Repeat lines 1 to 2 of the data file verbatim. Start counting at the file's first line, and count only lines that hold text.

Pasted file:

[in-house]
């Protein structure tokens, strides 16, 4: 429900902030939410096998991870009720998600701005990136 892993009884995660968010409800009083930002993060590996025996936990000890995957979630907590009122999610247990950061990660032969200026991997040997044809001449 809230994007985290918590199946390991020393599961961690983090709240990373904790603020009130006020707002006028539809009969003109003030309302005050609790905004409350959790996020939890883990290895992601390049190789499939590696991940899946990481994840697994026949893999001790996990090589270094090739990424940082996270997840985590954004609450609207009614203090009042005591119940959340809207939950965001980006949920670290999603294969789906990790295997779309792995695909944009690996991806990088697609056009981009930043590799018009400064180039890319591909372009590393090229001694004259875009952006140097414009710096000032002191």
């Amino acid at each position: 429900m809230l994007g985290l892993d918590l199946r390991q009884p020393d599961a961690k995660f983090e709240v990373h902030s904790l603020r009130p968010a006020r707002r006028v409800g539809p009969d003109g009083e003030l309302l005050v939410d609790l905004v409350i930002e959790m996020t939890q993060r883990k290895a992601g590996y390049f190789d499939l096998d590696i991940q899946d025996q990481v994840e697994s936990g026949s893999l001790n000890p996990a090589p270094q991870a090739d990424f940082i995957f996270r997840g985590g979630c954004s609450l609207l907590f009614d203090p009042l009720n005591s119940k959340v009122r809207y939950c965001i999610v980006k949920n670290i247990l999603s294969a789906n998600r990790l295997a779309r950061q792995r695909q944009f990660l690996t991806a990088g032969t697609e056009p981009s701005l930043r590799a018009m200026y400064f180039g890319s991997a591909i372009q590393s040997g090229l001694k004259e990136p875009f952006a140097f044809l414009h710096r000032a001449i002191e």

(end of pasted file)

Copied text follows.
[in-house]
């Protein structure tokens, strides 16, 4: 429900902030939410096998991870009720998600701005990136 892993009884995660968010409800009083930002993060590996025996936990000890995957979630907590009122999610247990950061990660032969200026991997040997044809001449 809230994007985290918590199946390991020393599961961690983090709240990373904790603020009130006020707002006028539809009969003109003030309302005050609790905004409350959790996020939890883990290895992601390049190789499939590696991940899946990481994840697994026949893999001790996990090589270094090739990424940082996270997840985590954004609450609207009614203090009042005591119940959340809207939950965001980006949920670290999603294969789906990790295997779309792995695909944009690996991806990088697609056009981009930043590799018009400064180039890319591909372009590393090229001694004259875009952006140097414009710096000032002191």